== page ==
Record-breaking Gaugin: What makes it worth $300m?

Our expert delivers his appreciation of painting that portrays seductive Tahitian models

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The Independent Culture

Paul Gauguin began the first of his two extended visits to the post-paradisal world of Tahiti – French colonisers had succeeded in smudging out its innocence – in 1891, and the consequence of these visits was a tumult of paintings, some of which were very good indeed, and others less so.

This one is among the best of them and, unlike many of the others, it is in fine condition thanks to the fact that it has been within the custodianship of a museum. Hence the far-fetched price.

Gauguin, being a calculating, ex-financial man, with an eye ever inclined towards the Parisian art market (with which he was in regular contact thanks to a very good postal service), loved to mystify and to myth-make.

His Tahitian females are usually seductively impassive models of sexual allure, crouching panther-like as if ready to spring (as here). Or they brood. Or they stand, statuesque and bare-breasted, as if they were freshly awakened spirit beings of great natural beauty and startling youthfulness. Or they lie on their sides, dreaming dreams whose meanings are surely known only to the equally mystifying local gods, which are often represented in these works, though not here. In short, they are all near-perfect models of male commodification.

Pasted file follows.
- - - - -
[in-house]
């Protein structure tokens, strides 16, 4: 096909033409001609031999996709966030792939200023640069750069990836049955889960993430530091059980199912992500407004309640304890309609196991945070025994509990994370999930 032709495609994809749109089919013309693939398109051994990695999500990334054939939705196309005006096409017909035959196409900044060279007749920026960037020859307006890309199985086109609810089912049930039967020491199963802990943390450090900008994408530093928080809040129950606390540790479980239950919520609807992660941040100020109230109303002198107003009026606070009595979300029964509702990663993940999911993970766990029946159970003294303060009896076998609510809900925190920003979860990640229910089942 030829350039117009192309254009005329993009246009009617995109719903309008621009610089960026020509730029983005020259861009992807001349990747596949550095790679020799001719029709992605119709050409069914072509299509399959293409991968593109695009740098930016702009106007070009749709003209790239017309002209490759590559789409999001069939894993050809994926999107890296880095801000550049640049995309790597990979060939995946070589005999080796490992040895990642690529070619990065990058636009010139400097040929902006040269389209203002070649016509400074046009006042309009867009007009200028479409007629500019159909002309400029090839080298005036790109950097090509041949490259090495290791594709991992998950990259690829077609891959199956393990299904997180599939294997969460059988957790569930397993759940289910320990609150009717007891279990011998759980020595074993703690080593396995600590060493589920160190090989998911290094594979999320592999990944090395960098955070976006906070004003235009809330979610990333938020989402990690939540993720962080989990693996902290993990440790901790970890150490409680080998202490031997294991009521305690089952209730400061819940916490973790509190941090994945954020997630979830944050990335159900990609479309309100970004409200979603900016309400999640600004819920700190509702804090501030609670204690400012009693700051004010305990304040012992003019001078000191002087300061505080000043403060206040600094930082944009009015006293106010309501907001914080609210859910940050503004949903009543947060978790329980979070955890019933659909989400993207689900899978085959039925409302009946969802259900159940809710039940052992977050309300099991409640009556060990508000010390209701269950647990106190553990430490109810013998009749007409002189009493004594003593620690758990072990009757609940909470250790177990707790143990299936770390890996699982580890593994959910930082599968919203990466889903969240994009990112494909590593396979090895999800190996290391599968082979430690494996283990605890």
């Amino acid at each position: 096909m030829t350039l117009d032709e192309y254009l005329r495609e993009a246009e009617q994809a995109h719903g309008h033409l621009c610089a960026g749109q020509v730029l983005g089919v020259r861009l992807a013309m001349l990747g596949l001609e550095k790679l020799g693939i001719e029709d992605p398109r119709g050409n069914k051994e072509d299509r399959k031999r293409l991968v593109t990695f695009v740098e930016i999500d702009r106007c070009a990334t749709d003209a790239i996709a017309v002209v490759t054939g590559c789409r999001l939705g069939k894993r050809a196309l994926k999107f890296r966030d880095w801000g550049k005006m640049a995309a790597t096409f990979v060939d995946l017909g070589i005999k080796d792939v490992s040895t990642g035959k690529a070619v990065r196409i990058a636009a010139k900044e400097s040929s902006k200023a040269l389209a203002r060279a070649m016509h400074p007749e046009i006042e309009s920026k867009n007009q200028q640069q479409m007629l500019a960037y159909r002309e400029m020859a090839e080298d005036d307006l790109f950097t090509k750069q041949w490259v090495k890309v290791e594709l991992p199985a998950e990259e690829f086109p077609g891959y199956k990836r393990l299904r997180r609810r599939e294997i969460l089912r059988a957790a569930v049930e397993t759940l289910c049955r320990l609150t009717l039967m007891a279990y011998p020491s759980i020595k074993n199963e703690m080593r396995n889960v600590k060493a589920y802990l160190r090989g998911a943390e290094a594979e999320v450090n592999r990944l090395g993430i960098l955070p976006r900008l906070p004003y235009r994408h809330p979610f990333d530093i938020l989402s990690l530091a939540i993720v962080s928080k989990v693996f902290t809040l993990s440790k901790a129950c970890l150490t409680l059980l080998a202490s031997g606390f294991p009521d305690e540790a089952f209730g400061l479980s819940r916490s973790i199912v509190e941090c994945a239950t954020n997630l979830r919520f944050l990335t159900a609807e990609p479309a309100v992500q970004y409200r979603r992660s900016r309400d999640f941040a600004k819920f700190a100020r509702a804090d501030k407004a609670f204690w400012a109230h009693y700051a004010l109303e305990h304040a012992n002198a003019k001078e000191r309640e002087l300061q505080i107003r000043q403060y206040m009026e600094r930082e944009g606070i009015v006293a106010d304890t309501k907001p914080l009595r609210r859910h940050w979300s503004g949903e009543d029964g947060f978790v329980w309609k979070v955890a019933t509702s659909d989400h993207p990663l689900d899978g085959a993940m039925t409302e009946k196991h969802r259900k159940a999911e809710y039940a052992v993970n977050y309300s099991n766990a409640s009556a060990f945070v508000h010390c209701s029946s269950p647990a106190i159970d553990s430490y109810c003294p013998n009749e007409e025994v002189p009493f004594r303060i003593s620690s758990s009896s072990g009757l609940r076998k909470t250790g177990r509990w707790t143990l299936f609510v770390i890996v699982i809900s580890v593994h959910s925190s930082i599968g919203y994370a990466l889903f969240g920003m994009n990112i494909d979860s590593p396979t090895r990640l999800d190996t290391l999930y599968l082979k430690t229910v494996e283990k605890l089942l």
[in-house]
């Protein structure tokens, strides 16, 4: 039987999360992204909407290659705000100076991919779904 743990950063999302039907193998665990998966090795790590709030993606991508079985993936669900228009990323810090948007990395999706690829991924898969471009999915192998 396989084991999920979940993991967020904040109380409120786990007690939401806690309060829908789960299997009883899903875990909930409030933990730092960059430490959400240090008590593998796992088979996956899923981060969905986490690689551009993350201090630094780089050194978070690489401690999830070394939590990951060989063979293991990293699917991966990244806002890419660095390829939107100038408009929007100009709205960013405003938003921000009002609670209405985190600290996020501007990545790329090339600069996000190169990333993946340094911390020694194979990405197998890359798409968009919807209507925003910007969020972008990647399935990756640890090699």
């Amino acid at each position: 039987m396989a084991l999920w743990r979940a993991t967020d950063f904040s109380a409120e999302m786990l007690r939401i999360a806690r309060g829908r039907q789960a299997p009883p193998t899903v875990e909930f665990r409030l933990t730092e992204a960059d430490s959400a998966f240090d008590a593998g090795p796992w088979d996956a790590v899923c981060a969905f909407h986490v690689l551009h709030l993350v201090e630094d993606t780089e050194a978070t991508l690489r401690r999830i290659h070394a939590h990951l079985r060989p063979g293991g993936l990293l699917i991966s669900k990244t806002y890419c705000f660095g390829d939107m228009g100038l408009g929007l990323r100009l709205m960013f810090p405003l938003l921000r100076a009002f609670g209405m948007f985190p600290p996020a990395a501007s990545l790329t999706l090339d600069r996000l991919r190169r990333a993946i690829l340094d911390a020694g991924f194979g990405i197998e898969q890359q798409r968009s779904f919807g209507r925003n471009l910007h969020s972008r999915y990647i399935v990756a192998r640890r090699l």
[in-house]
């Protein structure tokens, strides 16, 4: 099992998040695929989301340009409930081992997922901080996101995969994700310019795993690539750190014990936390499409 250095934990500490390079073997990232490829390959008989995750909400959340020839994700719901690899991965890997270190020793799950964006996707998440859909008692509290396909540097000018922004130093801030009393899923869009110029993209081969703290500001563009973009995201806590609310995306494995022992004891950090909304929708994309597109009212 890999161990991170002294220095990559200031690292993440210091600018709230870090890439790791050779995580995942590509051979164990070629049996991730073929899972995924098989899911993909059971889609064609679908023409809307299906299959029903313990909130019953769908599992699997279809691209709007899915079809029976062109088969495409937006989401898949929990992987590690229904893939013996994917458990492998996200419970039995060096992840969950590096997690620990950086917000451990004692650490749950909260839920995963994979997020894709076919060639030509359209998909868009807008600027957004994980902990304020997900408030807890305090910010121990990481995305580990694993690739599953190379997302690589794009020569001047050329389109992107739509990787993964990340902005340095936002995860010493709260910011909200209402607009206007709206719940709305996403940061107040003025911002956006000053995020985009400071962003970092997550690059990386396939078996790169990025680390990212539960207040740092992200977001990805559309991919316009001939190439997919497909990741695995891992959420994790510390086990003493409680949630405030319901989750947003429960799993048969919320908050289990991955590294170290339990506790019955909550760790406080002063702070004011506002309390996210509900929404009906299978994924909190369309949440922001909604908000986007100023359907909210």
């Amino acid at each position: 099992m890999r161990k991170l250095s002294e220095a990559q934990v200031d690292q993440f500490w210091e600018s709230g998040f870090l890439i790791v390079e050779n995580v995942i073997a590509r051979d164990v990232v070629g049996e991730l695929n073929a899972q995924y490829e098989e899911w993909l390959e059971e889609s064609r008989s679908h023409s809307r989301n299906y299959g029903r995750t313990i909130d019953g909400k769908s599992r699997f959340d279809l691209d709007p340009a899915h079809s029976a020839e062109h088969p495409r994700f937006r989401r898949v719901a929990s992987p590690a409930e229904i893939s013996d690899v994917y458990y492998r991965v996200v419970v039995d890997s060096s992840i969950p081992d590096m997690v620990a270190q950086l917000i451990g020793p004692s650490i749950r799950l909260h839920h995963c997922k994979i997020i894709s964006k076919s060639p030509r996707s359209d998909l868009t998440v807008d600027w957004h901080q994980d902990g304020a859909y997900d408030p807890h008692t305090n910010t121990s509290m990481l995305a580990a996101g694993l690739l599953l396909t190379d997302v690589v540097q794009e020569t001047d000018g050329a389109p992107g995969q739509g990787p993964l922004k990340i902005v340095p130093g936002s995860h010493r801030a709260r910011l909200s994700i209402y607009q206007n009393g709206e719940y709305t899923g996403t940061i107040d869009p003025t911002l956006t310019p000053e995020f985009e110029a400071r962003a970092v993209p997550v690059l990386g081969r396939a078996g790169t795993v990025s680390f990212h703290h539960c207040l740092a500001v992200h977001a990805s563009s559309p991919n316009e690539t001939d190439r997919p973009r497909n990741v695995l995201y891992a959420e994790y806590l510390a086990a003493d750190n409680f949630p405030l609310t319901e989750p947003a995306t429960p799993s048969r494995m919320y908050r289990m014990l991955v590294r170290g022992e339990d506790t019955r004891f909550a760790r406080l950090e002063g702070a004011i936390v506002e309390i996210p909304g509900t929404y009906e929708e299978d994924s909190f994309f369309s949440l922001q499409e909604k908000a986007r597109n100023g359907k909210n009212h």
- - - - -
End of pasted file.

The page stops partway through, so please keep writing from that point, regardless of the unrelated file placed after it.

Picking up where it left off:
The baffling Tahitian phrase which Gauguin gives as the painting’s title (Nafea faa ipoipo - helpfully translated into English: 'When will you marry?') is one that, according to Gauguin, a great self-publicist, was often tossed in his direction.


Here the European influence rubs up (almost literally) against the local: the woman who crouches in front is in Tahitian dress, the one who overlooks her in European. As so often with Gauguin, the painting pleases us by its general sinuousness: that lake, the shapely tree, the way its elements seem to meld together so smoothly and so harmoniously, as if squeezed down upon one another horizontally.

As we see in the painting, Gauguin was a master of harmonious colour relationships. His juxtapositions surprise and please but, unlike, say, the Fauves, who came shrieking so soon after, they never jar. This adds so much to their sensual allure. That colour warmth contextualises so pleasingly the inscrutable female gaze, as if offering it up to us on a heated plate.


So she seems to be edging towards us, teasingly, pouting deliciously, and twisting her lovely feet as if they were twists of liquorice.

Unlike so many other fantastical Gauguin Tahitians, she may even be about to smile. Her older, stern-faced companion on the other hand, tricked out like a European, may yet restrain her for modesty – or morality’s – sake. Gauguin may not get his catch after all.